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Scales of Measurement
There are four scales of measurement in statistics which are nominal scale, ordinal scale, interval scale, and ratio scale. Scales of measurement are defined as the ways to collect and analyze data. It depends on the purpose of the study and the type of data (qualitative or quantitative) on which the selection of an appropriate scale is being dependent.
What are Scales of Measurement in Statistics?
When data is collected for a study, the next step is to analyze it which depends on the tools that we used for data collection. For example, if we want to collect qualitative data, then we can use certain labels (nominal scale) from which the respondents will select their option. For quantitative data, interval scales and ratio scales can be used which makes it possible for the researcher to represent the data using numbers. Let us take an example of data collection to find out the nature of cars people prefer to drive. This type of data can be collected using a scale with certain labels like electric cars, diesel cars, hybrid cars, etc. So, a nominal scale of measurement will be used for this purpose. Similarly, if the researcher wants to find out the weight of people in a town, then a ratio scale of measurement can be used. We will be learning about the properties of all four scales of measurement in this article in the sections below.
The four scales of measurement in statistics are listed below:
 Nominal
 Ordinal
 Interval
 Ratio
These scales of measurement are written in a fixed order which specifies that the ordinal scale contains properties of a nominal scale as well, the interval scale has properties of both nominal and ordinal scales, and at last, the ratio scale has properties of all the above three scales of measurement.
Let us learn about each measurement scale one by one.
Nominal Scale of Measurement
A nominal scale of measurement is used for qualitative data. It does not give any numerical meaning to the data. Using the nominal scale of measurement, the data can be classified but cannot be added, subtracted, multiplied, or divided. It can cover a wide variety of qualitative data. Some of the situations where nominal measurement scale can be used are given below:
 Study to find the country of birth of people in a town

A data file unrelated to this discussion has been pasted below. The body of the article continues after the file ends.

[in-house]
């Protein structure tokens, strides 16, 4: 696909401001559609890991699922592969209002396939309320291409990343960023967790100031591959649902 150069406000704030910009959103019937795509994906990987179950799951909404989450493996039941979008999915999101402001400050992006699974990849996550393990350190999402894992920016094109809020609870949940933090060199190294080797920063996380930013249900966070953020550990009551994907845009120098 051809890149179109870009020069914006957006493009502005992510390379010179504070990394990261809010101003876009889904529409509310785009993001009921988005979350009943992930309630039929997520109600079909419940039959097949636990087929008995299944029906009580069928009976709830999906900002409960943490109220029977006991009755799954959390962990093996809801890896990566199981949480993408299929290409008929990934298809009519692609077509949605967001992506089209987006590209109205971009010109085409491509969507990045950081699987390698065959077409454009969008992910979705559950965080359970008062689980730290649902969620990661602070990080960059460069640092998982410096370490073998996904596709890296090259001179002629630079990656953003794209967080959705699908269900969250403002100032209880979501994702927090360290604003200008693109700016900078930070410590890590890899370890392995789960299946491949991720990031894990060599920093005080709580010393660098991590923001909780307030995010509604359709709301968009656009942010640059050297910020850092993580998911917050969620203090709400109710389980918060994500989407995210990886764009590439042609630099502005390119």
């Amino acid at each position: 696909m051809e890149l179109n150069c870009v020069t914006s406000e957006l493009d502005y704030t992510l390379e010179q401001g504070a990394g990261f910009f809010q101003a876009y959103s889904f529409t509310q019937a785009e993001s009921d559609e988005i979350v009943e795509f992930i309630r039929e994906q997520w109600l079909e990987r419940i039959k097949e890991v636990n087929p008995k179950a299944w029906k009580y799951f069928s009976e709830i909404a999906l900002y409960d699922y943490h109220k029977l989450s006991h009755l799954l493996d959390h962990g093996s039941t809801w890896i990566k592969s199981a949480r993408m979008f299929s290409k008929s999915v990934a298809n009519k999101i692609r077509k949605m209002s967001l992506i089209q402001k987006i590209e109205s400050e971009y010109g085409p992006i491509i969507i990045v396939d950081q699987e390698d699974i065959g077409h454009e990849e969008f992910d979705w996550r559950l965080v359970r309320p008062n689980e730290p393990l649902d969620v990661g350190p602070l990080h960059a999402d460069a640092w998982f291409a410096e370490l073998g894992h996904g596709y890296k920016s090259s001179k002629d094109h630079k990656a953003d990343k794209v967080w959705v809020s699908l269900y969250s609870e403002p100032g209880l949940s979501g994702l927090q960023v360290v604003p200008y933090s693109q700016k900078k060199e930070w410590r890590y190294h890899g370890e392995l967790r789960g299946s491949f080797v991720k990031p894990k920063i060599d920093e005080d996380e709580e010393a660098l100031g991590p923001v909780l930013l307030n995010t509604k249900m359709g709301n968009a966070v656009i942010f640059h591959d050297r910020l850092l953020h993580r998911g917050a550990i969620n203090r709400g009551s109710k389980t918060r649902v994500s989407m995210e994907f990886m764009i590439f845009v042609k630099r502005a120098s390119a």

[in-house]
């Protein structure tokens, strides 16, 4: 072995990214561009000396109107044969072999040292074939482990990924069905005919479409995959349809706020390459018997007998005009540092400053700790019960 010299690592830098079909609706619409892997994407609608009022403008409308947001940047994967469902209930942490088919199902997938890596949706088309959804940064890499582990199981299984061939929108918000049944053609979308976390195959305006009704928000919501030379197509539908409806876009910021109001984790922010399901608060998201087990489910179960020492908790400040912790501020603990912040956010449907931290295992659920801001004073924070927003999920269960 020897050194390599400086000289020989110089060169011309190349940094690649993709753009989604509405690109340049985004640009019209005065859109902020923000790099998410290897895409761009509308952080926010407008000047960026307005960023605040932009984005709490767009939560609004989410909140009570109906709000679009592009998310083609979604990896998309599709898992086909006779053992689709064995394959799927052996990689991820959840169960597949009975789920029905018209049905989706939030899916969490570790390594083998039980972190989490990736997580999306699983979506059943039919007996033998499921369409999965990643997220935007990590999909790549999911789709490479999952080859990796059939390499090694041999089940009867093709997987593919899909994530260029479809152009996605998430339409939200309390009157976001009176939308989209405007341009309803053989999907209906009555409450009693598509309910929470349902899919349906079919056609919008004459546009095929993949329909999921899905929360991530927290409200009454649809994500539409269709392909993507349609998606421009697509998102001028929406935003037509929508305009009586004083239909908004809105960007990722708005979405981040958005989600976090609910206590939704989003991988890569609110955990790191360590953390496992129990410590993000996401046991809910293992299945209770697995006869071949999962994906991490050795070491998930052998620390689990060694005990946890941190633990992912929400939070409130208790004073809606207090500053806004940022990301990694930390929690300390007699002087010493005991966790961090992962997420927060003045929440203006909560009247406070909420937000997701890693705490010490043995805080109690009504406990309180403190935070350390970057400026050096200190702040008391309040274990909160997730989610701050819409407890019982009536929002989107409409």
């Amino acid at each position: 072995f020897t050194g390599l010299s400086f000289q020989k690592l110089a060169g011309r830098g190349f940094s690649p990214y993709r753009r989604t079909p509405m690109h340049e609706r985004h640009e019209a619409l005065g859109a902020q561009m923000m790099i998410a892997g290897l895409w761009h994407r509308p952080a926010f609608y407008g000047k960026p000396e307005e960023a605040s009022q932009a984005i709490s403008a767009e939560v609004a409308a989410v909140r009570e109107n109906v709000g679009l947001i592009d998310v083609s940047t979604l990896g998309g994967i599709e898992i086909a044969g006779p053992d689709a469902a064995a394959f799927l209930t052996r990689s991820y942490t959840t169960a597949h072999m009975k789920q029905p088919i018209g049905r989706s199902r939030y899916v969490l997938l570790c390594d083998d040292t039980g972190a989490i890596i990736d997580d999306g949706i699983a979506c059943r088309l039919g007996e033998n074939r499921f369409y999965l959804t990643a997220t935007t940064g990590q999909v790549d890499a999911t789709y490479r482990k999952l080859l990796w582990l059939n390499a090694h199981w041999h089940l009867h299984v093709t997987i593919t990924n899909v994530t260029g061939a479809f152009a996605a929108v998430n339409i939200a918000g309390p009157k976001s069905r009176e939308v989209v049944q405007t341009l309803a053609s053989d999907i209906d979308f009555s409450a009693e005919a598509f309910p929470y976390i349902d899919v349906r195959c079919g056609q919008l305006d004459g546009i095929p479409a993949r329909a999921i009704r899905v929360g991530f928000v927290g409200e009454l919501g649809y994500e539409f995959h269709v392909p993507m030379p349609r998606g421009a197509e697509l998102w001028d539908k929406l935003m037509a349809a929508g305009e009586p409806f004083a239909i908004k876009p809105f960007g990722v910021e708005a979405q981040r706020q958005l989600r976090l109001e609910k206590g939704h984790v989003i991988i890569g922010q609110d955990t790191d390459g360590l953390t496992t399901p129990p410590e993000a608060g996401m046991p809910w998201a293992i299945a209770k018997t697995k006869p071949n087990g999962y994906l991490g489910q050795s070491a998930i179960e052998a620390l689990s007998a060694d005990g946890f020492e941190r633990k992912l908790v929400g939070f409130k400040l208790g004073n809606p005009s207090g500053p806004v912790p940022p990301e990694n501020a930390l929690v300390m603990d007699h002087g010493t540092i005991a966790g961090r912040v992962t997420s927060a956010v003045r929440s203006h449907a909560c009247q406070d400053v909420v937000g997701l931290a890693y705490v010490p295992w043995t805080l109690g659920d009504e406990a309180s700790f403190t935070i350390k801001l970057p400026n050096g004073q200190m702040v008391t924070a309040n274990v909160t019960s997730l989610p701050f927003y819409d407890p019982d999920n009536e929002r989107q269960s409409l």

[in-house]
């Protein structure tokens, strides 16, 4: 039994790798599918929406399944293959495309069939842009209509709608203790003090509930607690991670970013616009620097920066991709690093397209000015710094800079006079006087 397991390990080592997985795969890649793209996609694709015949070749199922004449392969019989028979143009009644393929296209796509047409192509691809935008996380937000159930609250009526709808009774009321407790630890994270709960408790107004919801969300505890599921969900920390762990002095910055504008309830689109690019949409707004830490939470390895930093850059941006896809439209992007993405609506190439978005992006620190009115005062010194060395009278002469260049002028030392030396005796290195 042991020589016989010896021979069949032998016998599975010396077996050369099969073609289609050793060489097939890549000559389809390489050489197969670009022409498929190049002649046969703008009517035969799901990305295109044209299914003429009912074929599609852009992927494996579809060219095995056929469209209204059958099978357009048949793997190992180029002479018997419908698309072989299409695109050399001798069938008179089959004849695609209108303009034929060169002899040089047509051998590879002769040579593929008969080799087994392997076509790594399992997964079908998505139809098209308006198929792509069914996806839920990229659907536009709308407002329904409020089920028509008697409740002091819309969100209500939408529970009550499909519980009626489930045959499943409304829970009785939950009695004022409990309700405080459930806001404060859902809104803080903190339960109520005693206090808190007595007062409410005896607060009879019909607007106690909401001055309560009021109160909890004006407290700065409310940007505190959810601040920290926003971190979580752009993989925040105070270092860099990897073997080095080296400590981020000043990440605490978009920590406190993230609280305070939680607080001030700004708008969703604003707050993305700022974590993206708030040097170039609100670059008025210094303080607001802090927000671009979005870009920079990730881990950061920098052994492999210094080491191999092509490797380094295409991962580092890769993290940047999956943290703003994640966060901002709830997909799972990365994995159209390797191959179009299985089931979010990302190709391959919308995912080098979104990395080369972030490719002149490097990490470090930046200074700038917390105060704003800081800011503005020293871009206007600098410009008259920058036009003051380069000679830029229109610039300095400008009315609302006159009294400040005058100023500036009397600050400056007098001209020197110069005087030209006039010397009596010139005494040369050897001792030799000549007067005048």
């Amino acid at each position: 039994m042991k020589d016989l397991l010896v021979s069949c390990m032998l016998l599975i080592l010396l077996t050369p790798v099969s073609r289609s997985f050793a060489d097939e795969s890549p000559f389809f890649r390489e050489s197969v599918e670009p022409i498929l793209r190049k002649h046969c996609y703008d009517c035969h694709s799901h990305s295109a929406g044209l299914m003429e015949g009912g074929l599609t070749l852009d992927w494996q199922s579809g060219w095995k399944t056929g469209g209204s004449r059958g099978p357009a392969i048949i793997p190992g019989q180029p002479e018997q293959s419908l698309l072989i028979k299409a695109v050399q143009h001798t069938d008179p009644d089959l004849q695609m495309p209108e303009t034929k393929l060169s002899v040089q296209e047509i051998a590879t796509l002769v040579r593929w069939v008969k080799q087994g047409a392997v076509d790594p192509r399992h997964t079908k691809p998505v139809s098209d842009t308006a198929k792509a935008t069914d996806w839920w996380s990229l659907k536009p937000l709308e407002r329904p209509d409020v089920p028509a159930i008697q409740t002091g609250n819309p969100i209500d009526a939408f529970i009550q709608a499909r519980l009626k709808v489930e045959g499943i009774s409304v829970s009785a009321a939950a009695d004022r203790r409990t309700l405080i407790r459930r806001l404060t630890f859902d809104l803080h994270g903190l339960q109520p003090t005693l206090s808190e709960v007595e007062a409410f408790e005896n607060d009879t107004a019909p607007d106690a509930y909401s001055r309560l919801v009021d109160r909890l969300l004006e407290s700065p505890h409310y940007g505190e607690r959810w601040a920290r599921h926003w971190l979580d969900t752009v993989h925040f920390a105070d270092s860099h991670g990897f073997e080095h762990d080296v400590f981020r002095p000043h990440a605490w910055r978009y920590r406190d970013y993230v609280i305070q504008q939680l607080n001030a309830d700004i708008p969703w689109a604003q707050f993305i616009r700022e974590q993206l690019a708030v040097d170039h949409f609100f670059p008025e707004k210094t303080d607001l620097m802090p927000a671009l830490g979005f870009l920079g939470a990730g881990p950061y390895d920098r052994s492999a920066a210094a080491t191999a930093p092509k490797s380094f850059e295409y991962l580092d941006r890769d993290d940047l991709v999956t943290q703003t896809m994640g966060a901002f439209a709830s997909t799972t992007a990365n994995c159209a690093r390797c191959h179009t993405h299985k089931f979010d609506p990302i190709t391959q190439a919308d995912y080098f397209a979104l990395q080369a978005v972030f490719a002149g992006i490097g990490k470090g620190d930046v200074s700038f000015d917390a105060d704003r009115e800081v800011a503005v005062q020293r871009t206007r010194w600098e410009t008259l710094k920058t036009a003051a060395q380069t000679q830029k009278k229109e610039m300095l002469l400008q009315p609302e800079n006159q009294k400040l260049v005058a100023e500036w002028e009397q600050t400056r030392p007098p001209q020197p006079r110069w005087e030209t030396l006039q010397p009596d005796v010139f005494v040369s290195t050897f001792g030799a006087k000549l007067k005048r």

In collecting data on the eye color of people
 Classifying people into categories like male/female, workingclass population/unemployed, vaccinated/unvaccinated people, etc.
Some of the properties of the nominal scale of measurement are given below:
 It can categorize variables but does not put them in any order.
 It does not show any numerical value.
 It is used for qualitative data.
Ordinal Scale of Measurement
The ordinal scale of measurement groups the data into order or rank. It contains the property of nominal scale as well, which is to classify data variables into specific labels. And in addition to that, it organizes data into groups though it does not have any numerical value. For example, the study of people's satisfaction with a company's product on a scale of #1  Very happy, #2  satisfactory, #3  neutral, #4  unhappy, and #5  extremely dissatisfied. This is an example of an ordinal scale of measurement. This measurement scale can be used for the following purposes:
 Ranks of players in a race.
 Data collection on variables such as hottest to coldest, richest to poorest, etc.
 Data on people's satisfaction with any product, person, or government.
Some of the properties of the ordinal measurement scale are listed below:
 It displays the order or rating of the variables.
 It does not give any numerical value to the data. So, it is also used for qualitative data as similar to nominal measurement scale.
 It contains variables that can be placed in order like heaviest to lightest, ranks of players or students, etc.
Interval Scale of Measurement
The interval scale of measurement includes those values that can be measured in a specific interval, for example, time, temperature, etc. It shows the order of variables with a meaning proportion or difference between them. For example, on a temperature scale, the difference between 20 °C and 30 °C is the same as the difference between 50°C ad 60°C. It is an example of an interval measurement scale. On the other hand, the difference between the scores of the first two rankers in a race and the two runnerups will be different, which is an example of an ordinal scale.
Some of the properties of the interval scale of measurement are listed below:
 It includes the properties of both nominal and ordinal scales.
 It shows meaningful divisions between variables.
 The difference between the variables can be presented in numerical terms.
 It includes variables that can be added or subtracted from each other.
 It gives a meaning to 'Zero" which was not possible in the above two scales. For example, zero degrees of temperature.